A helping hand

I felt like sharing the cute image above as it says so much 🙂

“Extending one hand to help somebody has more value than joining two hands for prayer”!

Helping and caring for others in their difficult times is a deeply fulfilling act. It beautifies our soul and defines the very purpose of our existence. I guess that’s what life is all about!

Have a wonderful week dear friends 🙂

Awareness

Why do our open eyes not see? Is it because our mind is kept constantly preoccupied with unwanted thoughts?

Only when we learn to quieten our mind will our eyes begin to really see the beautiful treasures around us. Lets make the most of this and live our life full awareness.

Merry Christmas and a Happy New Year 2018

My dear friends 

               The gift of love,

               The gift of peace,

               The gift of happiness,

               May all these be yours 

                               DILIP  

Keeping an open mind

We grow up wanting to acquire more and more information and knowledge. Knowledge does enable us to gain high status, power and respect from society. But if we do not handle our success and power with due humility we soon get blinded by our ego. It is therefore important to achieve a balance between the heavy load of knowledge with a light mind.

Acquiring knowledge is tough but letting go of it is even more challenging. Lightening our minds is possible if we are prepared to surrender our ego of knowledge. And one of the way is to remove the clutter and calm our mind. Only then can we understand issues and problems with an open mind and by listening to our inner voice.

Please do share your views with our readers and visitors.

Thank you and have a great weekend. 

Listen to silence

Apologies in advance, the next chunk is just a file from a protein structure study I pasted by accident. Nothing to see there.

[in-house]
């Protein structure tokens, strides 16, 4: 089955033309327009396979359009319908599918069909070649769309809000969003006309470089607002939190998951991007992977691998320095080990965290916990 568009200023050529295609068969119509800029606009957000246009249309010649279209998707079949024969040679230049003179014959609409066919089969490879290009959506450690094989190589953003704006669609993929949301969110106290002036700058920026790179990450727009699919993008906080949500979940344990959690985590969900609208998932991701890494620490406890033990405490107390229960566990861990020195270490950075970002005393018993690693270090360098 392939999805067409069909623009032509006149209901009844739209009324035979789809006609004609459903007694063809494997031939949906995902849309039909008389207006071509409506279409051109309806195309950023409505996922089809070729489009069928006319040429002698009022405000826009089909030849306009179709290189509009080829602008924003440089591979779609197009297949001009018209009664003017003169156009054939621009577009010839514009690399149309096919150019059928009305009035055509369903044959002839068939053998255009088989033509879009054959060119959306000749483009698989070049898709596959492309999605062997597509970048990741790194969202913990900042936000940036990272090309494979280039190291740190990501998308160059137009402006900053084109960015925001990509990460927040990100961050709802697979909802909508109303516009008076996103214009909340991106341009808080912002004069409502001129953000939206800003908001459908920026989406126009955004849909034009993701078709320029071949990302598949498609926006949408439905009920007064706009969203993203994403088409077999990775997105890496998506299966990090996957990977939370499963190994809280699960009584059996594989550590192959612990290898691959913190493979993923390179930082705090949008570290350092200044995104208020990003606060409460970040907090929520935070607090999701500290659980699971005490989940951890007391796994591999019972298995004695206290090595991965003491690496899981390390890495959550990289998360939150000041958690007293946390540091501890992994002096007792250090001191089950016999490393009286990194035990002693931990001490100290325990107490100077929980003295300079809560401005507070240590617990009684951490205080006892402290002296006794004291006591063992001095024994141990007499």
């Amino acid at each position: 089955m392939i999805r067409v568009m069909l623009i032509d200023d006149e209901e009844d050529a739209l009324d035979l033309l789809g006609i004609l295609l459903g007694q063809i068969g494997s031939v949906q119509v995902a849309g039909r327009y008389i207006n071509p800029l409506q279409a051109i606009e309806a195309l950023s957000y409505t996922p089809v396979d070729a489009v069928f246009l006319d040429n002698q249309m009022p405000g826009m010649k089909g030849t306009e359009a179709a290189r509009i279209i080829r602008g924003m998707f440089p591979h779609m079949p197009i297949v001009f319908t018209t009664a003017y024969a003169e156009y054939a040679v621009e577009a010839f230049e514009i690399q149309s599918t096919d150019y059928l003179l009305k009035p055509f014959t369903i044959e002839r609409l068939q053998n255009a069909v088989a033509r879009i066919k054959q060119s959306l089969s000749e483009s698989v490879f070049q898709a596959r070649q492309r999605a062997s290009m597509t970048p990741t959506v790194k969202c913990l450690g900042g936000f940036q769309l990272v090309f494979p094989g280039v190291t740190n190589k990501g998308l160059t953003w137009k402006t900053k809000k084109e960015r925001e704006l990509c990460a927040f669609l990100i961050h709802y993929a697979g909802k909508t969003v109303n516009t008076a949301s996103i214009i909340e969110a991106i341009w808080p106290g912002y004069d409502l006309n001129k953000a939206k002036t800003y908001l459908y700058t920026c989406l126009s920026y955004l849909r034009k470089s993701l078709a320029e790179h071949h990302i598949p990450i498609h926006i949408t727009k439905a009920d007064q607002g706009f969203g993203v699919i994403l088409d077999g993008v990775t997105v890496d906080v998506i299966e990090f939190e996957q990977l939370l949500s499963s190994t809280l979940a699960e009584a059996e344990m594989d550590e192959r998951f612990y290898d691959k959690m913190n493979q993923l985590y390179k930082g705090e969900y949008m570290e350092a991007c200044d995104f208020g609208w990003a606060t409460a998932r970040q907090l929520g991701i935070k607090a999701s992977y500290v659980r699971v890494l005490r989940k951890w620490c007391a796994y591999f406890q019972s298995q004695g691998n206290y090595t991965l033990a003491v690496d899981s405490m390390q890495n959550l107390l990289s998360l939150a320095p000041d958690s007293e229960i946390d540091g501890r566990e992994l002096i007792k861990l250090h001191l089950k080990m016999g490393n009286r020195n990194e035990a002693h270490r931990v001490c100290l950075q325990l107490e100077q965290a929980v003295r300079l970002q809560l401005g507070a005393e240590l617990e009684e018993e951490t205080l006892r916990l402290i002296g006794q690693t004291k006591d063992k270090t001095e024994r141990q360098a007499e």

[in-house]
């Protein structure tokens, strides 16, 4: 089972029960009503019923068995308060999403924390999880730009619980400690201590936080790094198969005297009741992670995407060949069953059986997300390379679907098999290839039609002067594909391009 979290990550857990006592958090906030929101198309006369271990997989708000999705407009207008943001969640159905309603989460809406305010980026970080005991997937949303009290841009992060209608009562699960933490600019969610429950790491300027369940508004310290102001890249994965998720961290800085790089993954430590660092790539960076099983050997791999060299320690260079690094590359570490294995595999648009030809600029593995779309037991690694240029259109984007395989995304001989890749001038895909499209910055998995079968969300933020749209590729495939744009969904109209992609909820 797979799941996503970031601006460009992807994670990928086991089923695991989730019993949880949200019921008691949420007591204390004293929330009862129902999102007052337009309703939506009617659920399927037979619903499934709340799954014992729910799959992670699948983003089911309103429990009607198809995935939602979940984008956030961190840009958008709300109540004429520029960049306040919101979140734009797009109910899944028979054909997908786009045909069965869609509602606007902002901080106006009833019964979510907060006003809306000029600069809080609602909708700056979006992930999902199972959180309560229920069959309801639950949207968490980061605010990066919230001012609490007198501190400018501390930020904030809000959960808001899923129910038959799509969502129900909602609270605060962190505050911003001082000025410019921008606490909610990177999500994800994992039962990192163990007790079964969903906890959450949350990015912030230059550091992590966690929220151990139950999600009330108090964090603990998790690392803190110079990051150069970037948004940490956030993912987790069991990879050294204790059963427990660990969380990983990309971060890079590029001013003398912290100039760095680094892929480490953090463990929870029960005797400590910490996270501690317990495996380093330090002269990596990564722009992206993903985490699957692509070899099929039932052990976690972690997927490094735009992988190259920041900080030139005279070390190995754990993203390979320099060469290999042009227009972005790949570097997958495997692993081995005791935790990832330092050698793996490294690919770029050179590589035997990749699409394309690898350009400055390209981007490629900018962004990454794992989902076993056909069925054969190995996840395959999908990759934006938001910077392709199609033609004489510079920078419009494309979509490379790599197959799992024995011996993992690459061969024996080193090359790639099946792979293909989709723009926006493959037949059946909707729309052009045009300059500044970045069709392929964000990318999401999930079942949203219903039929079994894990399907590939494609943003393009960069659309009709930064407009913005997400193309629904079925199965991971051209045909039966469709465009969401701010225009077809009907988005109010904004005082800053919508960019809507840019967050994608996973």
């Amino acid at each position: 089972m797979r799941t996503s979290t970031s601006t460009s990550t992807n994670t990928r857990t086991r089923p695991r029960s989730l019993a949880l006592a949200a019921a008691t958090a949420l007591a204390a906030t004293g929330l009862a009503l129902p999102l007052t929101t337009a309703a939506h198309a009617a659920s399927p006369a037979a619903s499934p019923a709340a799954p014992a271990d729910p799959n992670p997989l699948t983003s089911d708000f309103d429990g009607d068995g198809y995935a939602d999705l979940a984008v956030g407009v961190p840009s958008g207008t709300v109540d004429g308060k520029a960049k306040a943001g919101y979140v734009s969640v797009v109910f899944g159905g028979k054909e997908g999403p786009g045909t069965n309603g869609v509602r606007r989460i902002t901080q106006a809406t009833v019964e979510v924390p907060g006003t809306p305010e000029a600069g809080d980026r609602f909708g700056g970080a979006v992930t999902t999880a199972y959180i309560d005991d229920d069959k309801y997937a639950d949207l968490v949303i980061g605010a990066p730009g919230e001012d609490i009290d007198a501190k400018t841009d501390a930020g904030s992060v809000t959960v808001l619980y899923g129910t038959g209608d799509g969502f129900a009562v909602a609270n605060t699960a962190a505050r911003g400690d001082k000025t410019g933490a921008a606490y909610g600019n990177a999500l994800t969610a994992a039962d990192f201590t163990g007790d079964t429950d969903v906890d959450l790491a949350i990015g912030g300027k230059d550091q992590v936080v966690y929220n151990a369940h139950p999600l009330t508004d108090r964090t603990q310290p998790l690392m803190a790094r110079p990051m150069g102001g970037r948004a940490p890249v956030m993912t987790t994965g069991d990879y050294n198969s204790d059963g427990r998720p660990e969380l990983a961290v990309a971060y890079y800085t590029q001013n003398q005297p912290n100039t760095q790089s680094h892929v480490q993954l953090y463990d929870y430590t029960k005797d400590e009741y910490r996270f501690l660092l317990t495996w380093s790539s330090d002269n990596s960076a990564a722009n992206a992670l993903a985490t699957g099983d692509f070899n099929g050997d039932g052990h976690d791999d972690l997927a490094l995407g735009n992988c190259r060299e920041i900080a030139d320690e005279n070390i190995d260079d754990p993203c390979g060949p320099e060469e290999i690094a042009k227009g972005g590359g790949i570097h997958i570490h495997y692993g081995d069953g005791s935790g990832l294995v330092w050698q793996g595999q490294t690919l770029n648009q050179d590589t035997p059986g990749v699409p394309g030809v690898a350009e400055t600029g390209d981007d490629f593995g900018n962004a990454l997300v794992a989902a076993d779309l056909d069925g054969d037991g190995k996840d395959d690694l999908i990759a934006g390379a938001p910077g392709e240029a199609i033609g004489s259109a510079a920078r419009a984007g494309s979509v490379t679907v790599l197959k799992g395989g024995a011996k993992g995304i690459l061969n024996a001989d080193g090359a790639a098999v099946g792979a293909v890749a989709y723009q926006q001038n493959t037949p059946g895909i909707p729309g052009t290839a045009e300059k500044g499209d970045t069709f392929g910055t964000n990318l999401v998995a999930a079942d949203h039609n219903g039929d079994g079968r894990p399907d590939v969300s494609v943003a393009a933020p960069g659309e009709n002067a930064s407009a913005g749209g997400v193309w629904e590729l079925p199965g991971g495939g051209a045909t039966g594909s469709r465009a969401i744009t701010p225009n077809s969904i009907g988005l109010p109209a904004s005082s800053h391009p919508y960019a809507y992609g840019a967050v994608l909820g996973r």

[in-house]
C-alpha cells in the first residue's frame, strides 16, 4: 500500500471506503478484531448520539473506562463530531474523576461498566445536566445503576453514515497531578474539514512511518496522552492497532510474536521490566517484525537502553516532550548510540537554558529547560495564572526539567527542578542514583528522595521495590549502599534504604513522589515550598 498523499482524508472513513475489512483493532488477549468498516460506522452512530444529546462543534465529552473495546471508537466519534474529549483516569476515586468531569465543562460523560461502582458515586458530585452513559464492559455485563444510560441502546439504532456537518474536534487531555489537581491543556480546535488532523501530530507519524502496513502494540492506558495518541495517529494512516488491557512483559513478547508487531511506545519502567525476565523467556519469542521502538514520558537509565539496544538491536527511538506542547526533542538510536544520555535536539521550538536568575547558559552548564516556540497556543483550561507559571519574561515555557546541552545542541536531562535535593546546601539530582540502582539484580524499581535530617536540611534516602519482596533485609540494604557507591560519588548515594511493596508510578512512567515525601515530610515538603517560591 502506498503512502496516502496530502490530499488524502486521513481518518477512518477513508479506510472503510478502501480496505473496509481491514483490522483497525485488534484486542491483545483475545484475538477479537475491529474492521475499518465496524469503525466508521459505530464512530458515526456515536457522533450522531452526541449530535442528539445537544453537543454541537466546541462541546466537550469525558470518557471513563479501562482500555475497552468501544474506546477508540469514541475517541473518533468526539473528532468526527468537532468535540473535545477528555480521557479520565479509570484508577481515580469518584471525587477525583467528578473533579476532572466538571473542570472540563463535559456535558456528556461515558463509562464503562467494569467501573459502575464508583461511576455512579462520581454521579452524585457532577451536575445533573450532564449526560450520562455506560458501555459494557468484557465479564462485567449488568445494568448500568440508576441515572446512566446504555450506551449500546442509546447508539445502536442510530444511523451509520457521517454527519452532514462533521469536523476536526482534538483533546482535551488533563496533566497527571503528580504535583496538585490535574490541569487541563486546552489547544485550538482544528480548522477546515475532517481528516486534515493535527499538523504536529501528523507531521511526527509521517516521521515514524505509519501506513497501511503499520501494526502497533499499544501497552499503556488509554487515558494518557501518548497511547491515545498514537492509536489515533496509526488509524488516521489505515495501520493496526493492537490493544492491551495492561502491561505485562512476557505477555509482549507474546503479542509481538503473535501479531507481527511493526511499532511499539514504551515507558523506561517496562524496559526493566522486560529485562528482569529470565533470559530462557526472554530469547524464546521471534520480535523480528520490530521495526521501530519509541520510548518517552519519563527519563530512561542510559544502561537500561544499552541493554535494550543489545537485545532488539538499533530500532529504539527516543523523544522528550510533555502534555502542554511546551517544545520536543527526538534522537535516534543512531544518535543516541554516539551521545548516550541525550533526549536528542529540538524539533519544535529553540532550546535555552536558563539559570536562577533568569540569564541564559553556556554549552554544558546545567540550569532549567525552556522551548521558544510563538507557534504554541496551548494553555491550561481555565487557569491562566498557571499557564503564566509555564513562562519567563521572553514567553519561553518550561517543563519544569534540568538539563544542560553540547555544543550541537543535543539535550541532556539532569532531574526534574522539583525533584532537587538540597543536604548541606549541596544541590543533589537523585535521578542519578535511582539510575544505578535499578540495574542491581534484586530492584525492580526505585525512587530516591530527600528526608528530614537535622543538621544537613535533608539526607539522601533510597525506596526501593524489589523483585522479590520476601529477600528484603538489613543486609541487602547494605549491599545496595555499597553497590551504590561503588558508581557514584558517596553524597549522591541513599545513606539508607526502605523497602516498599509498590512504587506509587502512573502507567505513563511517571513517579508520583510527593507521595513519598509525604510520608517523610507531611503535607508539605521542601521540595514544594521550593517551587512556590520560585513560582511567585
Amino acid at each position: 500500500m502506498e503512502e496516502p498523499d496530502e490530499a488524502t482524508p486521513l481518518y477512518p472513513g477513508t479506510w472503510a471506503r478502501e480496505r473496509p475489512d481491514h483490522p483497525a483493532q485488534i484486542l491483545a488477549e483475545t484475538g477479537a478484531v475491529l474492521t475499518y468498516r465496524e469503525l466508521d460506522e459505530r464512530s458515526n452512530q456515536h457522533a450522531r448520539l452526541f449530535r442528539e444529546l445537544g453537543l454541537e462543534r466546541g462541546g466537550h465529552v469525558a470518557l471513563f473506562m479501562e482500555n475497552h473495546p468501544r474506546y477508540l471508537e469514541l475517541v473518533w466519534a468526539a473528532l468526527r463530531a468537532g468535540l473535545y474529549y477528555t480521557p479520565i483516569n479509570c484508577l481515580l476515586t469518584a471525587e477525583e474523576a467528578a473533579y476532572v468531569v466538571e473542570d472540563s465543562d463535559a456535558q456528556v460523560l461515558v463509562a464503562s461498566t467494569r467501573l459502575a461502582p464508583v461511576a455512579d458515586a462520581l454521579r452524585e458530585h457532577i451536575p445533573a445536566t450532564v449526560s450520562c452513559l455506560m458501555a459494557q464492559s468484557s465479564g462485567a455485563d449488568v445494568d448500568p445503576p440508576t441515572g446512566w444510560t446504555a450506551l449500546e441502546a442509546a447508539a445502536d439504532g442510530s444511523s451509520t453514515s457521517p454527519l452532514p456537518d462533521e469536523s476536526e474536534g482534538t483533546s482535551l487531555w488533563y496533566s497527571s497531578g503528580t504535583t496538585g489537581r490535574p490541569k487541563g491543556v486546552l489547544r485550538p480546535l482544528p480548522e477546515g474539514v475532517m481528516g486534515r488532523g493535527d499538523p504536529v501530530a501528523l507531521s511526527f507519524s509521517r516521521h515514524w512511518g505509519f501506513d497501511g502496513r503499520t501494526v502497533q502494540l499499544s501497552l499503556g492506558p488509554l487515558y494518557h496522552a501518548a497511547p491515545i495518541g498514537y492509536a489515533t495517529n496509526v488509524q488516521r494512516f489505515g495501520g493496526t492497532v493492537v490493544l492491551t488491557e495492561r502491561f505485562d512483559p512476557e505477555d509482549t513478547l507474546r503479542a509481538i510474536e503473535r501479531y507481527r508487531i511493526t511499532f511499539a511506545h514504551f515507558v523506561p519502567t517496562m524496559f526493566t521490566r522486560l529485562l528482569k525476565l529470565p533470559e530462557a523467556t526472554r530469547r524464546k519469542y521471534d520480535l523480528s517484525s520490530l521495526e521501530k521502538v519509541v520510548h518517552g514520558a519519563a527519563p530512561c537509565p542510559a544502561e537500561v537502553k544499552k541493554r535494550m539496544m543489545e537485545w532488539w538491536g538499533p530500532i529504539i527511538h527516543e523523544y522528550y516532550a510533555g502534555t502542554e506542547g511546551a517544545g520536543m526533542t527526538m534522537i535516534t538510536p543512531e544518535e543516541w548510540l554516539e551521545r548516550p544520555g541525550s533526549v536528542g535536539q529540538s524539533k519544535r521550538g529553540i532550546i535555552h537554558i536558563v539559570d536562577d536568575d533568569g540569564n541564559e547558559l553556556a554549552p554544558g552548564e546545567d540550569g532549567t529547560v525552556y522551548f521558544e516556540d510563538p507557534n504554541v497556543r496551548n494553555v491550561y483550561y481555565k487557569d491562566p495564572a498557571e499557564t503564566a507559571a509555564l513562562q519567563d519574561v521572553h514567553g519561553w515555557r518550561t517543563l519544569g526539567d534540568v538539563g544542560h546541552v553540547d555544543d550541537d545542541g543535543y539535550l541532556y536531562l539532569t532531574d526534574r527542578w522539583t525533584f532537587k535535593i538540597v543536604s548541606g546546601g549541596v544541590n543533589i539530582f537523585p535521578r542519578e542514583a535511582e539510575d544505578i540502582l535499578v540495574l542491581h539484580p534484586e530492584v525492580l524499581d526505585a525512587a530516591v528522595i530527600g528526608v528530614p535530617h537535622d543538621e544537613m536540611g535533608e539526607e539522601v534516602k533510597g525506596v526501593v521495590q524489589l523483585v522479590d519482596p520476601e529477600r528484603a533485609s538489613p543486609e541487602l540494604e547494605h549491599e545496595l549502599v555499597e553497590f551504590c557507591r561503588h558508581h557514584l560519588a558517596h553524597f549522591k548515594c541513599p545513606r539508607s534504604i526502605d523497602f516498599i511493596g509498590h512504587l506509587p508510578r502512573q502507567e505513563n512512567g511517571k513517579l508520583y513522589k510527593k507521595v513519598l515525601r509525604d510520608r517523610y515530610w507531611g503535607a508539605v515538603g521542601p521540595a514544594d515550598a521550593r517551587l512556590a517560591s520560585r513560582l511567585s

The story below in a simple way illustrates Rumi’s wisdom and the magic of silence:

“There once was a farmer who discovered that he had lost his watch in the barn. It was no ordinary watch because it had sentimental value for him.

After searching high and low among the hay for a long while; he gave up and enlisted the help of a group of children playing outside the barn.

He promised them that the person who found it would be rewarded.

Hearing this, the children hurried inside the barn, went through and around the entire stack of hay but still could not find the watch. Just when the farmer was about to give up looking for his watch, a little boy went up to him and asked to be given another chance.

The farmer looked at him and thought, “Why not? After all, this kid looks sincere enough.”

So the farmer sent the little boy back in the barn. After a while the little boy came out with the watch in his hand! The farmer was both happy and surprised and so he asked the boy how he succeeded where the rest had failed. 

The boy replied, “I did nothing but sit on the ground and listen. In the silence, I heard the ticking of the watch and just looked for it in that direction.”

The story proves that creative thoughts and problem solving solutions emerge only when the mind is calm and uncluttered. Even neuroscience has proven that silence nourishes the mind and body. Its a good to practice to sit in silence for at least 10 minutes once or twice a day. Soon the mind when faced with a situation will learn to auto-connect with our inner silence and think with clarity to find a solution.

Cheers and best wishes to all my friends! 🙂